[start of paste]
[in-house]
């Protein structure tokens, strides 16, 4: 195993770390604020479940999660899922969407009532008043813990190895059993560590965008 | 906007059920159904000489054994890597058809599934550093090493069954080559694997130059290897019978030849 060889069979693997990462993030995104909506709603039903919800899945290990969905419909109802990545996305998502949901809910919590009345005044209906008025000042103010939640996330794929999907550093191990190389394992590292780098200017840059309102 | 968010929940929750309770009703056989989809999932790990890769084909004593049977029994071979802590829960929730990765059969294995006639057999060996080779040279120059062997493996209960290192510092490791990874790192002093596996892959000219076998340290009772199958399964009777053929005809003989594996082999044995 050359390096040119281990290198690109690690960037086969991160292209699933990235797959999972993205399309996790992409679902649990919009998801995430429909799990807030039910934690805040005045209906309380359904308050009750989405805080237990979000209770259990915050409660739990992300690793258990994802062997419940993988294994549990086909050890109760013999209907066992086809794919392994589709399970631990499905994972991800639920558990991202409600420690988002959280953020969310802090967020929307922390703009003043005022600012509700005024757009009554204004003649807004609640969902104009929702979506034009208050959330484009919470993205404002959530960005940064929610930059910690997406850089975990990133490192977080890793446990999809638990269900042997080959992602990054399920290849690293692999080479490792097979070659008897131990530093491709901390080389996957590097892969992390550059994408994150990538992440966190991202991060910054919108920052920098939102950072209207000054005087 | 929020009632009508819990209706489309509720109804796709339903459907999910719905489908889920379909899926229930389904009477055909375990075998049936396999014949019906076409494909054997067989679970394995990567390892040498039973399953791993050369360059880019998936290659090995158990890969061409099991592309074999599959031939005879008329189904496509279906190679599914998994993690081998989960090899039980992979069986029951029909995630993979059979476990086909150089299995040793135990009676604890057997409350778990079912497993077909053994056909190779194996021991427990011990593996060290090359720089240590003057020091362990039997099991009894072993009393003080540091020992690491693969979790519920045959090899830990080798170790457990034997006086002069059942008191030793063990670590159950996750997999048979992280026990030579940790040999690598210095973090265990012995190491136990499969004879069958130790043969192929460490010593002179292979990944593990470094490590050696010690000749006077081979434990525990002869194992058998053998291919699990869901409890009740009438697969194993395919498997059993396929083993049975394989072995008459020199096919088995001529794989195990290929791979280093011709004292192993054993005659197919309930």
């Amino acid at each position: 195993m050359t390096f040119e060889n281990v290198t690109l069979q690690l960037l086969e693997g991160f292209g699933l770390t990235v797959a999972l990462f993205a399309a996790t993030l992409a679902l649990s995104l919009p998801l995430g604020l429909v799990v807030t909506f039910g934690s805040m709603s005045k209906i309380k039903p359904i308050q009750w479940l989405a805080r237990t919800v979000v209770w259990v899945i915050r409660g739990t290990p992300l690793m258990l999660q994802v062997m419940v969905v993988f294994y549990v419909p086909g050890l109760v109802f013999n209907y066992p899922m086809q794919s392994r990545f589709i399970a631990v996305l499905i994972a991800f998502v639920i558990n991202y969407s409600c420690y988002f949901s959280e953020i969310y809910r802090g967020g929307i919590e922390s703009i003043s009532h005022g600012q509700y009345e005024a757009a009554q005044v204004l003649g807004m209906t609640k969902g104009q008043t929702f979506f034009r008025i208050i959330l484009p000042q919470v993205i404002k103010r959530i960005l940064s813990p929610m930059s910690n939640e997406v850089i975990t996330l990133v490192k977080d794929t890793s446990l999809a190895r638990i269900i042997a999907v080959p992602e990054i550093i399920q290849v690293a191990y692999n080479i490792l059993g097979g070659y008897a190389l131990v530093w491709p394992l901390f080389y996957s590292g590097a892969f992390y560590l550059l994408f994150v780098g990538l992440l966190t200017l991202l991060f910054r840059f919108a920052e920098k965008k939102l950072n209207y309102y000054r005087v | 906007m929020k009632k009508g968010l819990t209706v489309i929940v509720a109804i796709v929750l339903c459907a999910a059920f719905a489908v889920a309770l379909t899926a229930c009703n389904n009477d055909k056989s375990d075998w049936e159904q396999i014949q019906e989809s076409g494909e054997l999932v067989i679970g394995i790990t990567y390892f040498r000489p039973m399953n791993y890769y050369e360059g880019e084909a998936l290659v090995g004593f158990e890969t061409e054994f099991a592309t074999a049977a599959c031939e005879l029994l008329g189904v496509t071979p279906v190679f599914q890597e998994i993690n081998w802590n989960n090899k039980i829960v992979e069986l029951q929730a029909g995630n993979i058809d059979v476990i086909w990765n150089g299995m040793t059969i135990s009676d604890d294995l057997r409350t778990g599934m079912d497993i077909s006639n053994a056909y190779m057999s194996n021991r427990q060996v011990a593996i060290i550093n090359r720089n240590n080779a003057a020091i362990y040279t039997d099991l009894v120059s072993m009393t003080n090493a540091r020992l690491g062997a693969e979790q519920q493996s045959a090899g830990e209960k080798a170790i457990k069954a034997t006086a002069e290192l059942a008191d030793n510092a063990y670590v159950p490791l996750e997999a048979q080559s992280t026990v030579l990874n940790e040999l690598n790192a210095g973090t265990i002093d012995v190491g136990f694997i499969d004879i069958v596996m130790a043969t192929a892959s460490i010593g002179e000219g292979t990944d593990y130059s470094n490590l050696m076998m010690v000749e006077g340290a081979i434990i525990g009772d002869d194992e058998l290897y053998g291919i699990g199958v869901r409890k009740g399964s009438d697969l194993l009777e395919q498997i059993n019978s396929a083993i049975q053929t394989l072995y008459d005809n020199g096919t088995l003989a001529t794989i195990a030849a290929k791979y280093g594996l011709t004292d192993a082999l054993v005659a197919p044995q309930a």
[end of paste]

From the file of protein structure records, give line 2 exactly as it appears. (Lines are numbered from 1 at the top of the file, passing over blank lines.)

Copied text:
């Protein structure tokens, strides 16, 4: 195993770390604020479940999660899922969407009532008043813990190895059993560590965008 | 906007059920159904000489054994890597058809599934550093090493069954080559694997130059290897019978030849 060889069979693997990462993030995104909506709603039903919800899945290990969905419909109802990545996305998502949901809910919590009345005044209906008025000042103010939640996330794929999907550093191990190389394992590292780098200017840059309102 | 968010929940929750309770009703056989989809999932790990890769084909004593049977029994071979802590829960929730990765059969294995006639057999060996080779040279120059062997493996209960290192510092490791990874790192002093596996892959000219076998340290009772199958399964009777053929005809003989594996082999044995 050359390096040119281990290198690109690690960037086969991160292209699933990235797959999972993205399309996790992409679902649990919009998801995430429909799990807030039910934690805040005045209906309380359904308050009750989405805080237990979000209770259990915050409660739990992300690793258990994802062997419940993988294994549990086909050890109760013999209907066992086809794919392994589709399970631990499905994972991800639920558990991202409600420690988002959280953020969310802090967020929307922390703009003043005022600012509700005024757009009554204004003649807004609640969902104009929702979506034009208050959330484009919470993205404002959530960005940064929610930059910690997406850089975990990133490192977080890793446990999809638990269900042997080959992602990054399920290849690293692999080479490792097979070659008897131990530093491709901390080389996957590097892969992390550059994408994150990538992440966190991202991060910054919108920052920098939102950072209207000054005087 | 929020009632009508819990209706489309509720109804796709339903459907999910719905489908889920379909899926229930389904009477055909375990075998049936396999014949019906076409494909054997067989679970394995990567390892040498039973399953791993050369360059880019998936290659090995158990890969061409099991592309074999599959031939005879008329189904496509279906190679599914998994993690081998989960090899039980992979069986029951029909995630993979059979476990086909150089299995040793135990009676604890057997409350778990079912497993077909053994056909190779194996021991427990011990593996060290090359720089240590003057020091362990039997099991009894072993009393003080540091020992690491693969979790519920045959090899830990080798170790457990034997006086002069059942008191030793063990670590159950996750997999048979992280026990030579940790040999690598210095973090265990012995190491136990499969004879069958130790043969192929460490010593002179292979990944593990470094490590050696010690000749006077081979434990525990002869194992058998053998291919699990869901409890009740009438697969194993395919498997059993396929083993049975394989072995008459020199096919088995001529794989195990290929791979280093011709004292192993054993005659197919309930």